Gohmert: So you would discriminate against the government if they tried to do what your private advertisers do?
No. No. No. No. No. The lawyer already told you half a dozen times, no. The government can do exactly what private advertisers do, which is buy ads. And, just like private advertisers, they would get back no email addresses or any such information.
Lawyer: I don't think that describes what private advertisers...
Gohmert: Okay, does anybody here have any -- obviously, you're doing a good job protecting your employer -- but does anybody have any proposed legislation that would assist us in what we're doing?
What are we doing, here? Because it certainly seems like you're making one of the most ignorant arguments ever to come out of an elected officials' mouth, and that's saying quite a bit. You keep saying "private advertisers get A" when the reality is that private advertisers get nothing of the sort -- and then you ignore that (over and over and over and over again) and then say "well if private advertisers get A, why can't the government get A." The answer is because neither of them get A and never have.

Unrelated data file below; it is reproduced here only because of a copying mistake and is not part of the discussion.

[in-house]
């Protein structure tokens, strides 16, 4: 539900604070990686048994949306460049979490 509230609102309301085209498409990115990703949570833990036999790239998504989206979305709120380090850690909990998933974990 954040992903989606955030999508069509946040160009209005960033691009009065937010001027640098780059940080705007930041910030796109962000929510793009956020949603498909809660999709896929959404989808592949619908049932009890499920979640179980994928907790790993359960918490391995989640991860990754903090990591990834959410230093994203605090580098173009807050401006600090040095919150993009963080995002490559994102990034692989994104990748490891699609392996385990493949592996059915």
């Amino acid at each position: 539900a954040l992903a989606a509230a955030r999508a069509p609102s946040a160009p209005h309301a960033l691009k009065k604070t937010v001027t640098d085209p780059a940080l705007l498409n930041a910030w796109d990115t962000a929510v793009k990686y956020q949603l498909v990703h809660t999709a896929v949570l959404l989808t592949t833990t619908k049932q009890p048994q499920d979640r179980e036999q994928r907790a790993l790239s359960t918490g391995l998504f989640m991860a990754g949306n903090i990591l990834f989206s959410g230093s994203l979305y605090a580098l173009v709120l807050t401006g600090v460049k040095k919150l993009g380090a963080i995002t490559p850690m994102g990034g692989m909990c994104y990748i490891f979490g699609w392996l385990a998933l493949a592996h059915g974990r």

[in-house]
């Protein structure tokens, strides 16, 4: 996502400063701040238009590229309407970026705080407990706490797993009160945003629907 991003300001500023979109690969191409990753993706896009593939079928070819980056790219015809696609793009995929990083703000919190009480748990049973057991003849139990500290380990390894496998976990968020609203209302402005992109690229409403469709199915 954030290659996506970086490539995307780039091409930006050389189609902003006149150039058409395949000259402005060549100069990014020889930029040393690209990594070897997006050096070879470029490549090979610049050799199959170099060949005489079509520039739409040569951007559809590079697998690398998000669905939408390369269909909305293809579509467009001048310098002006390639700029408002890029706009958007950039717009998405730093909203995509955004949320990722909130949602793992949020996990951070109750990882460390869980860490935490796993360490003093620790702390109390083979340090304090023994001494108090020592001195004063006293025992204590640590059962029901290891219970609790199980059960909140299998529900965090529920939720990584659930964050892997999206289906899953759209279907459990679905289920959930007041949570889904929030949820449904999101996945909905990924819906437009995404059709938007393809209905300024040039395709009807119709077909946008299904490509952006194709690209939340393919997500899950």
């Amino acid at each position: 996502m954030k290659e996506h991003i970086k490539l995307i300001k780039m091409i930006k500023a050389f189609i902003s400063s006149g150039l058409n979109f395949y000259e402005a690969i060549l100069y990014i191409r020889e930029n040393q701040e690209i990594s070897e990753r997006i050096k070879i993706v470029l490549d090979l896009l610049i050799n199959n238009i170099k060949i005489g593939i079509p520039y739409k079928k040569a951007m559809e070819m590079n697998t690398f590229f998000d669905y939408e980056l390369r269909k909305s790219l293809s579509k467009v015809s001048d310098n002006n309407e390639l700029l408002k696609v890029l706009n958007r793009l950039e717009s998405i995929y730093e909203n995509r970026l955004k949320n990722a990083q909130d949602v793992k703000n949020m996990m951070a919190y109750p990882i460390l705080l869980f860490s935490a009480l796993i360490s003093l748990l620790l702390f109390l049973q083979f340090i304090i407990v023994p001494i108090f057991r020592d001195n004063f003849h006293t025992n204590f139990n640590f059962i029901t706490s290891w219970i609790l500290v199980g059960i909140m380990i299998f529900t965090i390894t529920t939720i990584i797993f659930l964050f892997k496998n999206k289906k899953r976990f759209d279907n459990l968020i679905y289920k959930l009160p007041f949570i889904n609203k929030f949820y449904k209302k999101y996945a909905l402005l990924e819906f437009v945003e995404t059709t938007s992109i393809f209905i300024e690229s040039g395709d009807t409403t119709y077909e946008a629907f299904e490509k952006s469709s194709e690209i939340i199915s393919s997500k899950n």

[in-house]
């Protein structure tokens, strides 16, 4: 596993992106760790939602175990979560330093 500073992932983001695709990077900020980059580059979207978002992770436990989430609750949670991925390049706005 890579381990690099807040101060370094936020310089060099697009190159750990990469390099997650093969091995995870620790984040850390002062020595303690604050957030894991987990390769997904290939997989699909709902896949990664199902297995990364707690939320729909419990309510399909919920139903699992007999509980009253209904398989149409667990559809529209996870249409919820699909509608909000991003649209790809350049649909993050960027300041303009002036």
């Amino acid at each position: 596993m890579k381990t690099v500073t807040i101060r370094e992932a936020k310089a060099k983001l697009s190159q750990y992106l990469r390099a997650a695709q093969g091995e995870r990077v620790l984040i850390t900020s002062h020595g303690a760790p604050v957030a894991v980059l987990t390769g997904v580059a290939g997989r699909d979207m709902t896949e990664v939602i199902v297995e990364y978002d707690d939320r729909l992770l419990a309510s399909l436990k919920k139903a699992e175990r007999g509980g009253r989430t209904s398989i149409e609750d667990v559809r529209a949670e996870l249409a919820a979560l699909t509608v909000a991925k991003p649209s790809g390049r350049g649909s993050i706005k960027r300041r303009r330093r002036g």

Gohmert: I would be very interested in any phrase, any clauses, any items that we might add to legislation, or take from existing legislation, to help us deal with this problem. Because I am very interested and very concerned about our privacy and our email.
If you were either interested or concerned then you would know that no such information goes back to advertisers before you stepped into the room (hell, before you got elected, really). But, even if you were ignorant of that fact before the hearing, the fact that the lawyer tried half a dozen times, in a half a dozen different ways to tell you that the information is not shared should have educated you on that fact. So I'm "very interested" in what sort of "language" Gohmert is going to try to add to legislation that deals with a non-existent problem that he insists is real.
Gohmert: And just so the simpletons that sometimes write for the Huffington Post understand, I don't want the government to have all that information.